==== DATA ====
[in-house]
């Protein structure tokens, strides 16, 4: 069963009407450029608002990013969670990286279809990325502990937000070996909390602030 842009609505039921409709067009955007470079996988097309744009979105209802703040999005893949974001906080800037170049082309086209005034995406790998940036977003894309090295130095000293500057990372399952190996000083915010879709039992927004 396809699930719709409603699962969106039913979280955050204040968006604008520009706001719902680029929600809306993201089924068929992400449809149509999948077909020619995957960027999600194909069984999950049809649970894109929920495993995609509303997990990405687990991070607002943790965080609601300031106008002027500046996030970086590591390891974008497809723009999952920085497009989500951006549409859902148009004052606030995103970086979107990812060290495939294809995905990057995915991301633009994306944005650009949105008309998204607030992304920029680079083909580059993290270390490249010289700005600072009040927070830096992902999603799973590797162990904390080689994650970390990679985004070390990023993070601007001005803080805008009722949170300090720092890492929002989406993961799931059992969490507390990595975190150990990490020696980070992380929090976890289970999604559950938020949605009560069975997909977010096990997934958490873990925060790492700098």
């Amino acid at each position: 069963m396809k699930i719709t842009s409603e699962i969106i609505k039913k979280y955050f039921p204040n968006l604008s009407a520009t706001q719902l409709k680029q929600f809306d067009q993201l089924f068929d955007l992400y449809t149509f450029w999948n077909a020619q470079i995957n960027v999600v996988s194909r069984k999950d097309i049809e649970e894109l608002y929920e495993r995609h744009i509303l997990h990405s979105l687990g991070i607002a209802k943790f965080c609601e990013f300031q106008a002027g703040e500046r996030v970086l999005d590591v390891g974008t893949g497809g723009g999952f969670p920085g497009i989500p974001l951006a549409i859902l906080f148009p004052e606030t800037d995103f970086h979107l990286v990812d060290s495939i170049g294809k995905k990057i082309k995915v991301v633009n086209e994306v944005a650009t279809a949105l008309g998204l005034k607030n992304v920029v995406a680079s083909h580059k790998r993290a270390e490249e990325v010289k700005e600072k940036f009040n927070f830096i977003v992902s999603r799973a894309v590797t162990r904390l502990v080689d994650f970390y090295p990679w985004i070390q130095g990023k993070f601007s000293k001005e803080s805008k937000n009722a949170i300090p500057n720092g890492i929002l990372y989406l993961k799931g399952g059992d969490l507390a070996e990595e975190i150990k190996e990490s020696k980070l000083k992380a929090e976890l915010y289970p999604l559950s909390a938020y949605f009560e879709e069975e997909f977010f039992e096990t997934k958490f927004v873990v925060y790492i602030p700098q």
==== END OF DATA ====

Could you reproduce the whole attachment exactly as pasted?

[in-house]
């Protein structure tokens, strides 16, 4: 069963009407450029608002990013969670990286279809990325502990937000070996909390602030 842009609505039921409709067009955007470079996988097309744009979105209802703040999005893949974001906080800037170049082309086209005034995406790998940036977003894309090295130095000293500057990372399952190996000083915010879709039992927004 396809699930719709409603699962969106039913979280955050204040968006604008520009706001719902680029929600809306993201089924068929992400449809149509999948077909020619995957960027999600194909069984999950049809649970894109929920495993995609509303997990990405687990991070607002943790965080609601300031106008002027500046996030970086590591390891974008497809723009999952920085497009989500951006549409859902148009004052606030995103970086979107990812060290495939294809995905990057995915991301633009994306944005650009949105008309998204607030992304920029680079083909580059993290270390490249010289700005600072009040927070830096992902999603799973590797162990904390080689994650970390990679985004070390990023993070601007001005803080805008009722949170300090720092890492929002989406993961799931059992969490507390990595975190150990990490020696980070992380929090976890289970999604559950938020949605009560069975997909977010096990997934958490873990925060790492700098």
């Amino acid at each position: 069963m396809k699930i719709t842009s409603e699962i969106i609505k039913k979280y955050f039921p204040n968006l604008s009407a520009t706001q719902l409709k680029q929600f809306d067009q993201l089924f068929d955007l992400y449809t149509f450029w999948n077909a020619q470079i995957n960027v999600v996988s194909r069984k999950d097309i049809e649970e894109l608002y929920e495993r995609h744009i509303l997990h990405s979105l687990g991070i607002a209802k943790f965080c609601e990013f300031q106008a002027g703040e500046r996030v970086l999005d590591v390891g974008t893949g497809g723009g999952f969670p920085g497009i989500p974001l951006a549409i859902l906080f148009p004052e606030t800037d995103f970086h979107l990286v990812d060290s495939i170049g294809k995905k990057i082309k995915v991301v633009n086209e994306v944005a650009t279809a949105l008309g998204l005034k607030n992304v920029v995406a680079s083909h580059k790998r993290a270390e490249e990325v010289k700005e600072k940036f009040n927070f830096i977003v992902s999603r799973a894309v590797t162990r904390l502990v080689d994650f970390y090295p990679w985004i070390q130095g990023k993070f601007s000293k001005e803080s805008k937000n009722a949170i300090p500057n720092g890492i929002l990372y989406l993961k799931g399952g059992d969490l507390a070996e990595e975190i150990k190996e990490s020696k980070l000083k992380a929090e976890l915010y289970p999604l559950s909390a938020y949605f009560e879709e069975e997909f977010f039992e096990t997934k958490f927004v873990v925060y790492i602030p700098q």